Emails dropping into my Inbox on a lazy Saturday afternoon are quickly becoming the best kind of email! The one I received last Saturday offered a mint condition frame together with it’s original Raleigh box and some documentation! Now that is an offer that needs serious consideration. The images came through a couple of days later and they displayed a frame that was every bit as described… built up but probably never ridden, maybe the closest I’ll ever get to a New SBDU frame.
I want my collection to be more than just a random accumulation of frames with an ‘SB’ stamp, my aim is to have a collection of beautiful and diverse bikes that encompasses everything the SBDU and the most skilled Raleigh builders could offer. Originality, paint schemes, frame features and bike design are all aspects that I look out for.
I made a promise to myself this year that I would try and stick to my aim and only add to the collection if I could add something that I didn’t already have, or that was different to the norm, interesting or original. I’ll always consider an original paint frame no matter what it is because the details and accuracy that come with that originality are disappearing fast as more and more are renovated, and often renovated with no regard to how they should be. If I can save and preserve any original bikes and maintain a record of them then I’ll try my best to do that.
So with 6 months of 2018 gone, and being much more focused, I’m adding only the 4th frame of the year to my collection.
Back at the end of January I added SB9000, an original paint 753R Raleigh Banana pursuit frame that had only done a few circuits of the track. This frame qualified on several points; the main one being that it was the original SBDU Banana paint, how many of these SB frames do you see in this scheme and with original paint? The answer is not many! I have another original SB Banana, SB8868, and there aren’t many more. It is also a special build lo-pro track pursuit frame, and when it was briefly ridden, it was ridden by Dave Mann ex Raleigh Banana team rider.
SB6827 came along at the beginning of May, an unridden 1984 531c complete bike equipped with late period Super Record components. I don’t have words that can properly describe this bike, if you see it you will understand why, it is just beautiful and it was one of the easiest decisions I could have made to buy it.
Last month I added SB7393. I bought this because of the 531 Professional tubing, original paintwork in a stunning red and grey anthracite colour scheme and the good amount of Mavic components it was equipped with. All 3 aspects of the tubing, paint and components made it different to the norm and worthy of a place. And even better, it is in my size so I can also ride this one!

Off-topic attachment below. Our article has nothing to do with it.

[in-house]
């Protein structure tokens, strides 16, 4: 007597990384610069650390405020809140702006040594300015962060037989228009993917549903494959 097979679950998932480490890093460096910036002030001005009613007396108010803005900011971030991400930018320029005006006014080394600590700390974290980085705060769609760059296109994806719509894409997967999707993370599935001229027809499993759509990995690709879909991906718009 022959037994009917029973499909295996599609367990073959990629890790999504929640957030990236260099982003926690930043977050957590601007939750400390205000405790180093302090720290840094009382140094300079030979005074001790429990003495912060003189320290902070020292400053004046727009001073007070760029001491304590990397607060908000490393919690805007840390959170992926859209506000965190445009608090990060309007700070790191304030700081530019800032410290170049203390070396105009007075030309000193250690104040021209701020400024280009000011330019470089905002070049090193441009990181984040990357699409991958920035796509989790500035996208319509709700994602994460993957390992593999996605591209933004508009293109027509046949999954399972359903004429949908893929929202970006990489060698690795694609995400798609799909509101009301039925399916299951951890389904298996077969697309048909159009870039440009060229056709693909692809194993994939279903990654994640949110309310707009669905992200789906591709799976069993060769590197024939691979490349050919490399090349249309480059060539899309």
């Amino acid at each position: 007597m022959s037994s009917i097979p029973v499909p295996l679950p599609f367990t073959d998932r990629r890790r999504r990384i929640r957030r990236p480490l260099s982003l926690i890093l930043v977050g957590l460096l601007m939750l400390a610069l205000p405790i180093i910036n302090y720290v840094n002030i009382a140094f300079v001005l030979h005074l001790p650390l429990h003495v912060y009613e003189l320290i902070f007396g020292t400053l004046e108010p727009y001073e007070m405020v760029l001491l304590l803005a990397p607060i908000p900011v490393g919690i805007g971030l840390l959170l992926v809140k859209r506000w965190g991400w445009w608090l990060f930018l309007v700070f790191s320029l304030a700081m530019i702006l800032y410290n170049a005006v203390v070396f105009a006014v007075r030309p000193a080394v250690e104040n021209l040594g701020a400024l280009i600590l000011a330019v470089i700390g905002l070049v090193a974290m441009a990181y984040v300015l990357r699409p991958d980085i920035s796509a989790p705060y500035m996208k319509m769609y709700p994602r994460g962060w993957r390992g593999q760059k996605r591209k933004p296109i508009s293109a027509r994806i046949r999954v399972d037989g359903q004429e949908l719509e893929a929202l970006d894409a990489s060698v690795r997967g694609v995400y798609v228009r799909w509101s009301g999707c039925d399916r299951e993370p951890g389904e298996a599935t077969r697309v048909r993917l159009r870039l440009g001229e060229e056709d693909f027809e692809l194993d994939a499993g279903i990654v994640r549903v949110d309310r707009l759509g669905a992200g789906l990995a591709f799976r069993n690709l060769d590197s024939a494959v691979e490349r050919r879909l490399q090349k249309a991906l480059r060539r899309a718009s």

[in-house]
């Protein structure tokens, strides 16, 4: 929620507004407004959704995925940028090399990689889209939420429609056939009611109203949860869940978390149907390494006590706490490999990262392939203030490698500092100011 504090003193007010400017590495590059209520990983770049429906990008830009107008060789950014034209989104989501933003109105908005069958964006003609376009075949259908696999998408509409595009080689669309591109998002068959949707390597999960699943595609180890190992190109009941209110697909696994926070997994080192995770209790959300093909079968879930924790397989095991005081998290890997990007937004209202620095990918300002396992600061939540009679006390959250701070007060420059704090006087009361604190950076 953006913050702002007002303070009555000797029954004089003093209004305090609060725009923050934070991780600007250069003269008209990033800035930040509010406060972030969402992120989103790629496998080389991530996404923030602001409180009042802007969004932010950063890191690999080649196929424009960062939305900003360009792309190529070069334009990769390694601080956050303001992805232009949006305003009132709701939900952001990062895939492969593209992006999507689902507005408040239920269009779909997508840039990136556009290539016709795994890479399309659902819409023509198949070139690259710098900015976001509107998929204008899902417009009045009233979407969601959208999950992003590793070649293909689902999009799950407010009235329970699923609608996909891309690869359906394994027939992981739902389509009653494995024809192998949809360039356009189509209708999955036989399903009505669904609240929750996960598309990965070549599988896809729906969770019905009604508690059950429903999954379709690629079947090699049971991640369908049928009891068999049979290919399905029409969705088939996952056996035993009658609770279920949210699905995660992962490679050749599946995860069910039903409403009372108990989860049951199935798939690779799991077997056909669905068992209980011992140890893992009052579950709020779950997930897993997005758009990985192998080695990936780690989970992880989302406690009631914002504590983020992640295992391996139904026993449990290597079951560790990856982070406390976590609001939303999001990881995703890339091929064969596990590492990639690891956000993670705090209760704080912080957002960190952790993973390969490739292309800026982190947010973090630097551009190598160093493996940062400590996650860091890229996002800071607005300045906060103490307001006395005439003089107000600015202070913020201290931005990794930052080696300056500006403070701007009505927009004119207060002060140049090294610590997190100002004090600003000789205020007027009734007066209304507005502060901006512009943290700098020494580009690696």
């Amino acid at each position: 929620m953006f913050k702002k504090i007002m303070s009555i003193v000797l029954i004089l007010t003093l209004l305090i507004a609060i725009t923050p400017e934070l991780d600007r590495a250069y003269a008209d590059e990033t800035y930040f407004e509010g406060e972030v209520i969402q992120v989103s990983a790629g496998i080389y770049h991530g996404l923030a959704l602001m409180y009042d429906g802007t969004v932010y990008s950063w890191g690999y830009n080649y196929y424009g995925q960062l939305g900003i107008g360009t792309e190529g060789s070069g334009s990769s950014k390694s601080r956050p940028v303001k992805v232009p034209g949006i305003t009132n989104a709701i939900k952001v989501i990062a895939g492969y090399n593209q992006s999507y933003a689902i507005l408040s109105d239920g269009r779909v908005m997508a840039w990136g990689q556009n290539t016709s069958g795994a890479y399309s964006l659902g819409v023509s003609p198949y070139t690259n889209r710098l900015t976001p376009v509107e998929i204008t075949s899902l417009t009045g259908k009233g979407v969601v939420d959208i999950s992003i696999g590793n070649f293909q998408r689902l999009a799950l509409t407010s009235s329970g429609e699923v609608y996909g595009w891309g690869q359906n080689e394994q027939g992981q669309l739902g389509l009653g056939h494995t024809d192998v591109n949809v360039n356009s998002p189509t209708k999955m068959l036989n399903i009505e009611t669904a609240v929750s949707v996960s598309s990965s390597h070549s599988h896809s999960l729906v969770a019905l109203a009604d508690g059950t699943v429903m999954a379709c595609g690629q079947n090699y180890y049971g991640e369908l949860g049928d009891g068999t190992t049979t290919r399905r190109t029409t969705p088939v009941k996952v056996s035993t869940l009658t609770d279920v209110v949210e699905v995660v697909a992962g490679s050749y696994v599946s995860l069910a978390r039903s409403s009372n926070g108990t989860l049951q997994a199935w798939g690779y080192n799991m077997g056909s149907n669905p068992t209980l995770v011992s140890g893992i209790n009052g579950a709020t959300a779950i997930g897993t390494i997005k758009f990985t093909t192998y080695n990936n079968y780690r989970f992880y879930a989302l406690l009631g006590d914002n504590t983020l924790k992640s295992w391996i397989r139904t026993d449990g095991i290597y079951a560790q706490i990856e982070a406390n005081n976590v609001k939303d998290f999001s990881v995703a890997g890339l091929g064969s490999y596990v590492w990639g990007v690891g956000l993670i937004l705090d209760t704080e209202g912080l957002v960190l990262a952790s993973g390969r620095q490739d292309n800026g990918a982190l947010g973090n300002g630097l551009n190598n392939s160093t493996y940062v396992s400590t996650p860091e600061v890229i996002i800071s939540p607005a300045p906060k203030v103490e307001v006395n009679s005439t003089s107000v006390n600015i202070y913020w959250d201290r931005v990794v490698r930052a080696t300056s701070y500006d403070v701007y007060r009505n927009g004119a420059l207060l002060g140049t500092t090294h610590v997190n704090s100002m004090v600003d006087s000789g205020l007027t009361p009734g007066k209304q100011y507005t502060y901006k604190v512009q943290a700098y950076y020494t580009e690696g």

I think I’ve done well at sticking to my aim, each frame this year has added to the depth and quality of the collection. Each frame this year has also been original paint. And now SB8790 is here, another original paint frame (even with its original box); it also shows no signs of ever being ridden.
SB8790 is a great addition; it is in original paint, it is the Road version of SB9000 which is something I didn’t already have in a steel lugged frame, and it is very different to the norm.
It does actually look “like new”. Apart from some marks on the rear fork ends from the wheel QRs, and a mark on the fork crown from the brake caliper serrated washer, I can’t see any sign of use on this frame. The seat tube and inside the BB shell/chain stays are spotless. Even the front derailleur braze on doesn’t appear to have ever had anything fastened to it.
The frame number is SB8790. This is stamped on the BB shell and fork column, along with the frame size of 55. This is a 1987 frame and I’ll have more on that date and the document that came with this frame as it is excellent dating evidence – but that will be a new blog post. I’ve got a good timeline on SBDU Ilkeston frames but the SBDU Nottingham era has always been a bit of a mystery because there are only a few frames available and even fewer documents to enable me to accurately date them.
You can see from the images above just how clean this frame is, there isn’t a single spot of dirt anywhere. All the bolts for the seat pin and bottle bosses are matching and immaculately clean and free from corrosion. Have you ever seen a BB shell, plastic cable guide and fixing rivet on a frame as clean as this…
As you would expect, the frame transfers are in excellent condition. The one thing this frame does not have is an SBDU Specialist Bicycle Developments oval transfer; this scheme would normally have one in the blue section at the top of the seat tube. I’ve no idea why it doesn’t have one but that is how it is, the SB number is everything this frame needs.
The frame is built from Reynolds 531c tubing and the front fork is for a 24″ wheel, similar to SB9000. Although it is 531c tubing, the overall frame weight is very light, coming in at just over 1700 grams.
The fork is built with a Cinelli SCA crown (the aero version of the SC internal fork crown), and just like the frame, the fork is spotless, the inside of the fork column is in remarkably clean condition.
I need to sort some wheels and a headset and get SB8790 stood up properly so that I can look into its geometry. I also want to use the document that came with this frame to start looking at a more accurate SBDU Nottingham timeline.
It doesn’t have the look or feeling of a 2nd hand used frame at all. Opening this box today really did feel like I was opening up a brand new frame from 1987!